December 22, 2020

Pesachim 31

Having discussed the prohibition of owning, eating or benefiting from chametz on Pesach, the Mishna (Pesachim 2:3) in today’s daf (Pesachim 31b) addresses the question of what should be done if chametz becomes totally inaccessible – such as in the case where a wall has collapsed underwhich chametz products, owned by a Jew, have become trapped and are now inaccessible?
According to Rav Chisda, though this chametz cannot be accessed, and though few people would wish to eat those chametz products even if they did become accessible, the Jew who owns these chametz products must still nullify them and thereby render them ‘like the dust of the earth’.
Yet it is of interest that Rav Chisda does not state that the person needs to ‘say’ they are nullifying their chametz. Instead, he teaches וצריך שיבטל בלבו – ‘the person must nullify the chametz in their heart’, and this raises the question of whether ביטל חמץ must be said, or needs only to be thought by the person.
On the basis of the rabbinic teaching (Kiddushin 49b) that דברים שבלב אינם דברים – ‘words in the heart are not [considered to have the legal authority of] words [uttered]’, Rabbeinu Nissim suggests that what Rav Chisda meant is that though the individual must actively say they are nullifying their chametz, they need not hear their own words.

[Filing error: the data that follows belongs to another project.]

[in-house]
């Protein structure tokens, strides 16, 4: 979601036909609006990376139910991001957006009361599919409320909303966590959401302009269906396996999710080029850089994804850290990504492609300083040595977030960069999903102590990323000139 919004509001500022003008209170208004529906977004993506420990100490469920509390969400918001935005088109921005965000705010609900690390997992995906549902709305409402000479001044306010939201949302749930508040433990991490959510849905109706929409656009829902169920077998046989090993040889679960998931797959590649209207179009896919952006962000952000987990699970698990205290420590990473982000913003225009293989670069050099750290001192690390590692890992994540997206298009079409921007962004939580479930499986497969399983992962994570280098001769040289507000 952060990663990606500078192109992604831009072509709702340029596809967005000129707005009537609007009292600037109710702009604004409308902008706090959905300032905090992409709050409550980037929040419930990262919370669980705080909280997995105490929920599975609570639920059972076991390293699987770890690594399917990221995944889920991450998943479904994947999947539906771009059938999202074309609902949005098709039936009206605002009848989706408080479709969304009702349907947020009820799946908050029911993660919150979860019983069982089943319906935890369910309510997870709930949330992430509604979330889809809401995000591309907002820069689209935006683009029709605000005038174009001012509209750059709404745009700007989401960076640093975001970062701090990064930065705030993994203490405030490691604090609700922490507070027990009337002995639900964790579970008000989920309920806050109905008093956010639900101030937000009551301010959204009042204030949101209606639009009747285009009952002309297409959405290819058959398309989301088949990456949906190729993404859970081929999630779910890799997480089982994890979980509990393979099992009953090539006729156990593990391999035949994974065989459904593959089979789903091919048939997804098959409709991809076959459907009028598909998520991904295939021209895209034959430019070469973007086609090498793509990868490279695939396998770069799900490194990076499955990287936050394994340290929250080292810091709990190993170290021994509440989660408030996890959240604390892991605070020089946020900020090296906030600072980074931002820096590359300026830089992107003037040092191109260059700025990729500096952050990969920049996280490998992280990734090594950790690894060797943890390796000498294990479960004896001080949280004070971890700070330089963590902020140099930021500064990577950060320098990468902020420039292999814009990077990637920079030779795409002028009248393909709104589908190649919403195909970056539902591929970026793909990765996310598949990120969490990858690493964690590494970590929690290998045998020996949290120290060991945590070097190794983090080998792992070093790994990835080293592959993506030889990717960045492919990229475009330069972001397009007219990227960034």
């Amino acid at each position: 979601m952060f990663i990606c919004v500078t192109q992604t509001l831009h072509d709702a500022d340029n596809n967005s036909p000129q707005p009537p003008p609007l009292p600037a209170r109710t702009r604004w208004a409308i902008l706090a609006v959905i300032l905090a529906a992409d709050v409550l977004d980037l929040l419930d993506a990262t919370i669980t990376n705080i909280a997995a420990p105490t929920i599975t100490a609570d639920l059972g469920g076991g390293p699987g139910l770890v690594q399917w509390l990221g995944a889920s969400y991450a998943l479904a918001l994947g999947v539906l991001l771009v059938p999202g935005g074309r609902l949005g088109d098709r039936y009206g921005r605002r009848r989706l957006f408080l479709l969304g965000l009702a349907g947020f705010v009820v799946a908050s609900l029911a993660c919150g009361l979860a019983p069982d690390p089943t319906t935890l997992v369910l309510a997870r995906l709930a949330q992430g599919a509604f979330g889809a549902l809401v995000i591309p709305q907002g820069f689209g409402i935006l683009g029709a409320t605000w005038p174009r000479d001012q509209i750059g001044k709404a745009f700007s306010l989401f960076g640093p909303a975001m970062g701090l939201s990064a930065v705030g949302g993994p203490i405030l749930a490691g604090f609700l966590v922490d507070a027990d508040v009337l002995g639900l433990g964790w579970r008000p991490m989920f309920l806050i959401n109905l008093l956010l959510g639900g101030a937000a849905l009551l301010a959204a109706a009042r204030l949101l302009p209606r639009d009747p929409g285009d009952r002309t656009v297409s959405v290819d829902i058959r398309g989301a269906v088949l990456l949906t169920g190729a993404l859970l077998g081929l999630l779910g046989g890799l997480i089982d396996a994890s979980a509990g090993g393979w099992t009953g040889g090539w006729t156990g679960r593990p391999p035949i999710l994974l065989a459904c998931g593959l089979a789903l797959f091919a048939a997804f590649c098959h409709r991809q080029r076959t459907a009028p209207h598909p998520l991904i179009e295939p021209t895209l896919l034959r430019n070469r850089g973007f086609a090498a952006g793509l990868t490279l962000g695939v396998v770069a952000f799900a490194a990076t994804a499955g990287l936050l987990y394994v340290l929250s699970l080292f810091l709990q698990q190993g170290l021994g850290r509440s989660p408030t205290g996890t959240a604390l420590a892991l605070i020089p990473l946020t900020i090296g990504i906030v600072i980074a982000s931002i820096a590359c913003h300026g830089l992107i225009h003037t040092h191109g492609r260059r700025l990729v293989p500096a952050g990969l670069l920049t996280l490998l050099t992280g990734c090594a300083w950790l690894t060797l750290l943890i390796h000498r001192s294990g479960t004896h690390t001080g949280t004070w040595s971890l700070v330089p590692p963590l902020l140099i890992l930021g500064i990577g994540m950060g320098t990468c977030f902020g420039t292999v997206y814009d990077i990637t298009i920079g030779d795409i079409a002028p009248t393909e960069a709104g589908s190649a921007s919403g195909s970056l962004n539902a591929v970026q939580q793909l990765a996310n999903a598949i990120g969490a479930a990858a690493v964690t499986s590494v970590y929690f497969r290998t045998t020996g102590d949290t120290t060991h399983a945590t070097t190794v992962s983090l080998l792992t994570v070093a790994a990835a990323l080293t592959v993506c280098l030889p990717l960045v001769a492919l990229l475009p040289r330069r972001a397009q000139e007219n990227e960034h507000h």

However, Rabbi Menachem Meiri disagrees with this explanation and, instead, he explains that in all matters between ourselves and God, words of the heart are sufficient since our Rabbis teach us (Sanhedrin 106b) that רחמנא ליבא בעי – ‘God wants [us to serve Him with] the heart’.
Clearly there is something particularly exquisite in the Meiri’s interpretation. But while – in this case of ביטול חמץ – the halacha may not require that words be explicitly uttered, it is essential that we understand his remarks as part of a broader understanding of performing a practical mitzvah. As the Chafetz Chaim (as cited by Rabbi Saul Weiss in ‘Insights: A Talmudic Treasury’ Vol. 1 p. 317) once explained, ‘there are those who say that a Jew can discharge their obligation with a good heart alone, and they cite what the Sages say רחמנא ליבא בעי – ‘God wants [us to serve Him with] the heart’. Yet the matter is not so, as the Torah says, ‘The Lord commanded us to observe (לעשות)’, meaning literally, ‘to do’. This implies that action and deeds are required, and not mere thought alone’.
What we learn from here is while an inner emotional and spiritual connection is something we must seek and foster, this should be done as part of our blended spiritual pursuit which intertwines the heart which God wants, as well as the actions and deeds that God commands us to fulfil.
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